Since I published my blog on what I am doing to improve the quality of rehab and detox treatment services across the UK, I have received many messages of support and lots of other examples where addicts have been ripped off by poor services from private rehab and detox across the country. I have also received more examples of addicts receiving poor treatment and – in some cases – alleged abuse from the provider I referenced in my last blog.

Unfortunately, when raising an issue like this – which was never about one provider, but about all the rogue rehab and detox providers that are operating without regulation – there will be those who side step the issue to focus on personal attacks. In my experience, this is just a way of avoiding the issue raised and the problems we need to solve together. Unfortunately this has happened with this issue. Since publishing the blog I, and others who have written to support me, are experiencing personal attacks, including threats and intimidation. Threats have been made by the head of Pathways House in Canterbury – highlighted in my last blog as an example of bad practice – even to people who have just commented on the post. As well as this, social media ‘trolls’ are inciting their supporters to further attack me. Despite my anger about these attacks, I will not lose focus on the issue I was raising. For a reminder of that issue please read the initial blog:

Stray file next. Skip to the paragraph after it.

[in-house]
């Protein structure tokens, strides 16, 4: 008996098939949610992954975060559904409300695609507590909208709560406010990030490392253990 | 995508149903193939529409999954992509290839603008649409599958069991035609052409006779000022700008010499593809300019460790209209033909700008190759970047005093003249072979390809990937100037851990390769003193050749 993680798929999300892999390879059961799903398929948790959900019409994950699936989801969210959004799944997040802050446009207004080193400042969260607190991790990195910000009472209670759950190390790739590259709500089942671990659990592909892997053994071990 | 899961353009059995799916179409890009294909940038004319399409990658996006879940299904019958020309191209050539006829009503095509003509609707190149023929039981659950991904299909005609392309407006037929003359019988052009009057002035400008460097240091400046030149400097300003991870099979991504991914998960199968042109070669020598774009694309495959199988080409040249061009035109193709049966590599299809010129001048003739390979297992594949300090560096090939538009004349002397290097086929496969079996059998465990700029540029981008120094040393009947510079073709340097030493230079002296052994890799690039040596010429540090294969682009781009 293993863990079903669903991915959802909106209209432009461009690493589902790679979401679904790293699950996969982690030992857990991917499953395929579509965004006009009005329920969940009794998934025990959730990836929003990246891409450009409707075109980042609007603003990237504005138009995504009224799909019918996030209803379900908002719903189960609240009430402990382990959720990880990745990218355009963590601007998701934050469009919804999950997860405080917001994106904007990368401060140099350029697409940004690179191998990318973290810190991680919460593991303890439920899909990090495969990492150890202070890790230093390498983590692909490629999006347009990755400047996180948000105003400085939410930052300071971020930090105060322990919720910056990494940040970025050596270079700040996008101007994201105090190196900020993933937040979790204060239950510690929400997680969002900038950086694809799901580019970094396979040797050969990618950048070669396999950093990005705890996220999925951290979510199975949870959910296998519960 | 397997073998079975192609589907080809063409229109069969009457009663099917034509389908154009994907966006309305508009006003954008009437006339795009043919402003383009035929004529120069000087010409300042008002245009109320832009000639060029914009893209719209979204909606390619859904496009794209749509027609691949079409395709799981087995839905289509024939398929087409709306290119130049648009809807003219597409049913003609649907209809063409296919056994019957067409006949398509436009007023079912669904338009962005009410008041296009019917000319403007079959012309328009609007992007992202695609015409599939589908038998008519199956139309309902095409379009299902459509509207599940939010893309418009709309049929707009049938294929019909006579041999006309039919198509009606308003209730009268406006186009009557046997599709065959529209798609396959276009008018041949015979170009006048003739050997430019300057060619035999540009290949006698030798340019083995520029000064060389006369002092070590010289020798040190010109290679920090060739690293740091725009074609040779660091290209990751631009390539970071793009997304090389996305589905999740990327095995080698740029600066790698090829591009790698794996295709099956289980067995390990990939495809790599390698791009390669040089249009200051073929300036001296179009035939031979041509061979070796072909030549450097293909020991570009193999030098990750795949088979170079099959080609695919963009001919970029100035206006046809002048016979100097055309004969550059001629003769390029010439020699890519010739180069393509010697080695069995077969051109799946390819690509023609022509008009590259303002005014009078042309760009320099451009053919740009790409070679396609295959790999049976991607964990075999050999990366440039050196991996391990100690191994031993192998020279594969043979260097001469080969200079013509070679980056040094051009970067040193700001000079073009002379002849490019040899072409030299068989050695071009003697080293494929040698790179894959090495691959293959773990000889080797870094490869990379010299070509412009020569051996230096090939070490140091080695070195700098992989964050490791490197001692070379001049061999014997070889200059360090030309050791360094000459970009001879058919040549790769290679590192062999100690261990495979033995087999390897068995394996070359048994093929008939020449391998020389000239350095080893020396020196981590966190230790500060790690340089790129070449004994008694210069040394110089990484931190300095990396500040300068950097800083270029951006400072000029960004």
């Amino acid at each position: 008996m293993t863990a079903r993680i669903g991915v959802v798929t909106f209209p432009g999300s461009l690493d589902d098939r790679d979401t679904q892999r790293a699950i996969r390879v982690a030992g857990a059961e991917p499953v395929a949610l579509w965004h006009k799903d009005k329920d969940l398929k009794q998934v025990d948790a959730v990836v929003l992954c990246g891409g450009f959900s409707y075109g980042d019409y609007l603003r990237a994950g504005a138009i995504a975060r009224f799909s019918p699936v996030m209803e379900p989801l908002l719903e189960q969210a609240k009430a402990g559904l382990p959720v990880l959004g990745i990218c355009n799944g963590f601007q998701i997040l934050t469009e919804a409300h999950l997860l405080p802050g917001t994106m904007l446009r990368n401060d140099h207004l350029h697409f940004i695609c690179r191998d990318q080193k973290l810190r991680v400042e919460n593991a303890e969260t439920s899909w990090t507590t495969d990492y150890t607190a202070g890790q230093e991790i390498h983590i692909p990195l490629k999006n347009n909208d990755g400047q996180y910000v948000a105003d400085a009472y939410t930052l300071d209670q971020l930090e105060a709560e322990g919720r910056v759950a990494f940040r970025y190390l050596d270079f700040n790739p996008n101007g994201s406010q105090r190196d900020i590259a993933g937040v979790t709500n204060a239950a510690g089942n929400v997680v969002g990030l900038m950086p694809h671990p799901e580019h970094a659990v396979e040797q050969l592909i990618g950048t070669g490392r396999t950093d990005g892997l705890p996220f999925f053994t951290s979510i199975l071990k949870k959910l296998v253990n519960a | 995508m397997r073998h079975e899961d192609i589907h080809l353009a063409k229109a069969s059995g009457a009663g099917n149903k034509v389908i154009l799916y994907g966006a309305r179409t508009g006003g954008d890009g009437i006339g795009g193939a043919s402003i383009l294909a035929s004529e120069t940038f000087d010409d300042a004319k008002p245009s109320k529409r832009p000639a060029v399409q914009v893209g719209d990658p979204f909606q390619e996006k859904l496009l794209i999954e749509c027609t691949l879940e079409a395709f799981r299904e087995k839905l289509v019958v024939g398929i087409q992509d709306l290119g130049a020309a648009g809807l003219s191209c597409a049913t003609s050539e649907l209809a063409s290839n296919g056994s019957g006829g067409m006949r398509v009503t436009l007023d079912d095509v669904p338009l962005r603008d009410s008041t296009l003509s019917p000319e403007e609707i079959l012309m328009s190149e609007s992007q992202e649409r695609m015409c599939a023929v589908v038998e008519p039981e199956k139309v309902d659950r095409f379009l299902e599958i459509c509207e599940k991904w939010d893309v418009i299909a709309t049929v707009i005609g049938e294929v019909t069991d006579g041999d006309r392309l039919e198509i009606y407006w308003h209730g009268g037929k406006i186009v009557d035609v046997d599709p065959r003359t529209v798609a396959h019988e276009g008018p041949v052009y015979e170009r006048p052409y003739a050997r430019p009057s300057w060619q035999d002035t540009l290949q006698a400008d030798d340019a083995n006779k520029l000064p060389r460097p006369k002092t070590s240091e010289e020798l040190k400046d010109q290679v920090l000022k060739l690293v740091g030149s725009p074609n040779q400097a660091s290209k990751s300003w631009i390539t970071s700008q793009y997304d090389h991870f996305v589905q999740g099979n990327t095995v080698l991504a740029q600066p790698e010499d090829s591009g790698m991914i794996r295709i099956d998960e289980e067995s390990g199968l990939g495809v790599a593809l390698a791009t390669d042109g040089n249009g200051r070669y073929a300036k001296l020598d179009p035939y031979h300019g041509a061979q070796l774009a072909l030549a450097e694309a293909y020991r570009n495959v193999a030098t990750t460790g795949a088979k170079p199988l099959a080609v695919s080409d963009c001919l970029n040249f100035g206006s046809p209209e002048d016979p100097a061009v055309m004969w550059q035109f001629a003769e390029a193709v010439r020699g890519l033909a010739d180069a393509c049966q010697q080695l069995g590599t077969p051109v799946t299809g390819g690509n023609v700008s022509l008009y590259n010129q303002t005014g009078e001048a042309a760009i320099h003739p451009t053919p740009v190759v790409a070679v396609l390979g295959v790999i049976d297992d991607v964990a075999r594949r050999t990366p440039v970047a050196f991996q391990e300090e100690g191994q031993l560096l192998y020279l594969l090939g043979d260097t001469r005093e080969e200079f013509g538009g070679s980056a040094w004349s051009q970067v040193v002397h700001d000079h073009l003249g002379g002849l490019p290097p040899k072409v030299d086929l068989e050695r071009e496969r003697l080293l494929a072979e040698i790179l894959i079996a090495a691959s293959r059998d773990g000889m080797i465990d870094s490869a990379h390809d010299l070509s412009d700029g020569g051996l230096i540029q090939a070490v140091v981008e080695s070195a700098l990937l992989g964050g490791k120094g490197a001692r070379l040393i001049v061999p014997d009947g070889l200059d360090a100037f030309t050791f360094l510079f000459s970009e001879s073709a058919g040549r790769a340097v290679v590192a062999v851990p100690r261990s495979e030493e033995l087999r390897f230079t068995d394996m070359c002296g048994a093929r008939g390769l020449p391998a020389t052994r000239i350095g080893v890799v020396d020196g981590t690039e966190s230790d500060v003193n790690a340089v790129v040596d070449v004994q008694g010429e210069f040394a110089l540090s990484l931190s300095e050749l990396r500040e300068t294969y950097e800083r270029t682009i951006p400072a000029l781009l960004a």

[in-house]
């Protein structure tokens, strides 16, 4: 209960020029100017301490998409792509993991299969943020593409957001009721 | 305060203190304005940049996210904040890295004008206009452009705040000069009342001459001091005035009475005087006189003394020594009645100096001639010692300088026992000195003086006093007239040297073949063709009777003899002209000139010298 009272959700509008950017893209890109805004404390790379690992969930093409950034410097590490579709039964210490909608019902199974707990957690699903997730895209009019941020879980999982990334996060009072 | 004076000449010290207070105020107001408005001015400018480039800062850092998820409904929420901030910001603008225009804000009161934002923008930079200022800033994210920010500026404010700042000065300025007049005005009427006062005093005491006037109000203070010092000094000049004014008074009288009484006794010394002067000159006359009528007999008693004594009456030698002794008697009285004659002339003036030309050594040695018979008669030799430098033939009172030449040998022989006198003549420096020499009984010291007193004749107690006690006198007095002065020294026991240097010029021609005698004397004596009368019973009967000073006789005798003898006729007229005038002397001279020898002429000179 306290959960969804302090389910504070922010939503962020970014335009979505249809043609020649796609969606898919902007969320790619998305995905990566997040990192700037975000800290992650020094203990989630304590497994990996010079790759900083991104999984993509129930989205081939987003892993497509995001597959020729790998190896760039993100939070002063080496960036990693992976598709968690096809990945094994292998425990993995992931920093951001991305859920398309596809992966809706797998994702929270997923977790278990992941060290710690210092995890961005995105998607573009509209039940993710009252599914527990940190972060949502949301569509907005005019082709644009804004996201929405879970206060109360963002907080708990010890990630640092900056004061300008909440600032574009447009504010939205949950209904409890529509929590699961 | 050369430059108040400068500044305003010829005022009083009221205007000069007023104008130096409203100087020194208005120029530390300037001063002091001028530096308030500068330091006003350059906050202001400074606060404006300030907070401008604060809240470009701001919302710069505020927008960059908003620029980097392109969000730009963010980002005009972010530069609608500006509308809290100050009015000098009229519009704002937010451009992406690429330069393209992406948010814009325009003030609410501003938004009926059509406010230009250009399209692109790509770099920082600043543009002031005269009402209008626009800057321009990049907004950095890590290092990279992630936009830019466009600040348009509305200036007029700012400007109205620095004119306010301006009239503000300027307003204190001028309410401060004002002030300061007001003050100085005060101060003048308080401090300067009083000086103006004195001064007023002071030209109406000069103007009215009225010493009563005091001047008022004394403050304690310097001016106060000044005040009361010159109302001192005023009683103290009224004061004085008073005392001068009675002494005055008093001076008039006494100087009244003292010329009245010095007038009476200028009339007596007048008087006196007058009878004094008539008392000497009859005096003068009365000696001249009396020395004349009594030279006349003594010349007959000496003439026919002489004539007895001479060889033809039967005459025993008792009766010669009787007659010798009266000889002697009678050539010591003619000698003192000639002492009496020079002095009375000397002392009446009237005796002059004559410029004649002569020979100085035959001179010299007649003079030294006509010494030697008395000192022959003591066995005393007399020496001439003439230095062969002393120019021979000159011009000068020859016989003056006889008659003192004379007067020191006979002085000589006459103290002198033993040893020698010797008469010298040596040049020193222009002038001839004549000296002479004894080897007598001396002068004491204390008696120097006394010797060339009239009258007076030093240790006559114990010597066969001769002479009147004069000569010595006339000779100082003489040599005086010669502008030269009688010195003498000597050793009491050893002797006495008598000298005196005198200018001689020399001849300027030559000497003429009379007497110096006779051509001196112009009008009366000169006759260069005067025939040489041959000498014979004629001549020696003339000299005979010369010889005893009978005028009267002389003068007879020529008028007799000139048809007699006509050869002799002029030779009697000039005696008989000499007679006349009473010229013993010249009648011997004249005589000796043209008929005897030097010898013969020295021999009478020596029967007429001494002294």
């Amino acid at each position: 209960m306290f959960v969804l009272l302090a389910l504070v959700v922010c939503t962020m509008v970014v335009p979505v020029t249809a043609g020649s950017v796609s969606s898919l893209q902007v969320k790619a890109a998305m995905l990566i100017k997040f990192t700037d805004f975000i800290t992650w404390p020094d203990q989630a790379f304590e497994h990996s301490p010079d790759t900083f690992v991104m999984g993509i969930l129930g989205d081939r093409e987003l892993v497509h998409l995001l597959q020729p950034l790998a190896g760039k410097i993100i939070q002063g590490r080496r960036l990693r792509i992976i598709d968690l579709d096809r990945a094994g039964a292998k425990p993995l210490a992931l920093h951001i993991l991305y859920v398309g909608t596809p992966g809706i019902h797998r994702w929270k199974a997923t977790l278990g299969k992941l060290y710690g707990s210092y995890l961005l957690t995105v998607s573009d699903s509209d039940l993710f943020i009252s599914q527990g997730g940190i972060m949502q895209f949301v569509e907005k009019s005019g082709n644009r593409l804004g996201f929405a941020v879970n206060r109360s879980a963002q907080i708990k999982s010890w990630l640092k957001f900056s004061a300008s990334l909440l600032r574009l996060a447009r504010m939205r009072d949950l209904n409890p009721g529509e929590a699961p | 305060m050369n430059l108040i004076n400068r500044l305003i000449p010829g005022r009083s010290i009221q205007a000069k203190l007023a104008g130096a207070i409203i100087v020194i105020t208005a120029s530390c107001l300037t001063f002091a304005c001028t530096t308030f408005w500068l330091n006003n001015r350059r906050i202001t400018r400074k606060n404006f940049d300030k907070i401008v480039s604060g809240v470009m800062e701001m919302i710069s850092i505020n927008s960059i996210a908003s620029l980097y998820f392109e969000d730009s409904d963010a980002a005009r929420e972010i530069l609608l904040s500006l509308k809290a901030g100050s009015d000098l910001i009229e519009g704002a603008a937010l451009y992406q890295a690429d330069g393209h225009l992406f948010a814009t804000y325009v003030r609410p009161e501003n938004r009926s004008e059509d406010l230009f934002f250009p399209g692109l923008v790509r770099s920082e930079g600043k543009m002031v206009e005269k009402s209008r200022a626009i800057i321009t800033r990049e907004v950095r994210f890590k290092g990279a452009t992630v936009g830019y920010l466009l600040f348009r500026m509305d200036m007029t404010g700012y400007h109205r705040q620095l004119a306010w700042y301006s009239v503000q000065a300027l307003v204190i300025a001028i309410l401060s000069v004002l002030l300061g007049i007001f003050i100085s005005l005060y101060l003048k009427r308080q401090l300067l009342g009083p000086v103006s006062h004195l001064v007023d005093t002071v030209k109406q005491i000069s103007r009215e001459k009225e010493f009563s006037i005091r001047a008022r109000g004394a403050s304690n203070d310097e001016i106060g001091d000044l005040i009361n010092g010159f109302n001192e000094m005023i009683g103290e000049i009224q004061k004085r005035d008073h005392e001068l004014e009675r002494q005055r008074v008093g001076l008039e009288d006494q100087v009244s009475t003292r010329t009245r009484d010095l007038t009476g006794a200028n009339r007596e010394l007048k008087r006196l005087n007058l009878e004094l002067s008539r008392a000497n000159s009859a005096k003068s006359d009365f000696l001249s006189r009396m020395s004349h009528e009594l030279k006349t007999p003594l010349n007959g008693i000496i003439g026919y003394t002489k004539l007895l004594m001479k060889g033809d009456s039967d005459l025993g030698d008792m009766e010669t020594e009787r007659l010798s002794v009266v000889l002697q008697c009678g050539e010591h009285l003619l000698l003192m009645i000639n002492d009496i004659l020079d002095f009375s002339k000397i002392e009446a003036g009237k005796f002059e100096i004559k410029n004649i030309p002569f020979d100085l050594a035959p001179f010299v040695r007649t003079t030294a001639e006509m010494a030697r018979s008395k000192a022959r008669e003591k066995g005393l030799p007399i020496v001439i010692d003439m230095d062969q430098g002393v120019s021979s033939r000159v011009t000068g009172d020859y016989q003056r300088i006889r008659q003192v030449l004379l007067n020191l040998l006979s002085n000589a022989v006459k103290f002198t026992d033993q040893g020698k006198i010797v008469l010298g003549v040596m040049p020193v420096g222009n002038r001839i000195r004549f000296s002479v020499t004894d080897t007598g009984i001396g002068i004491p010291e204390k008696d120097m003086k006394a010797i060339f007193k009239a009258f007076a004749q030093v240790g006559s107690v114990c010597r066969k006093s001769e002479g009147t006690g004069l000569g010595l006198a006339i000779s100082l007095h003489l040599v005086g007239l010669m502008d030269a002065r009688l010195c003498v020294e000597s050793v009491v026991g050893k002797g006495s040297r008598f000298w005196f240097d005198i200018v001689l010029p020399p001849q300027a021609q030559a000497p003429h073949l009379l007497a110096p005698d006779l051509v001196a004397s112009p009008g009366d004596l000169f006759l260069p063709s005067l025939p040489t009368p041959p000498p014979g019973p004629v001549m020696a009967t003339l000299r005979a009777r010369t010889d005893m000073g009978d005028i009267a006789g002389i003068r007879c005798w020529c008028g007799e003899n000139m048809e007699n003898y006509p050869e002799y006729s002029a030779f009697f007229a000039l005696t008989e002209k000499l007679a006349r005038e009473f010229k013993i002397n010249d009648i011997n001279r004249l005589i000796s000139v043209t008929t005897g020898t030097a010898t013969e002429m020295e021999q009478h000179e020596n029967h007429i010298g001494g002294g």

http://markdempstercounselling.com/blog/rogue-detox-and-treatment-facilities/

I would like to say what I have done since this blog. First of all, I am in discussion with the government, service providers, and rehab/detox clients, which have been overwhelmingly positive. They support my plan to improve or remove the rehabs and detox centres that do not meet the standard of care expected of them. Providers and ex-clients are telling me their stories and sharing what they feel should be done to ensure the sector gives a reliable recovery service, versus the hit and miss quality that is currently in the marketplace. Every case that has been sent to me as an example of bad service, whatever the provider, has been handed over to the right authorities. Where there are accusations of abuse, these have been reported to the police. Where there are threats made to me or others supporting this cause, I have done the same.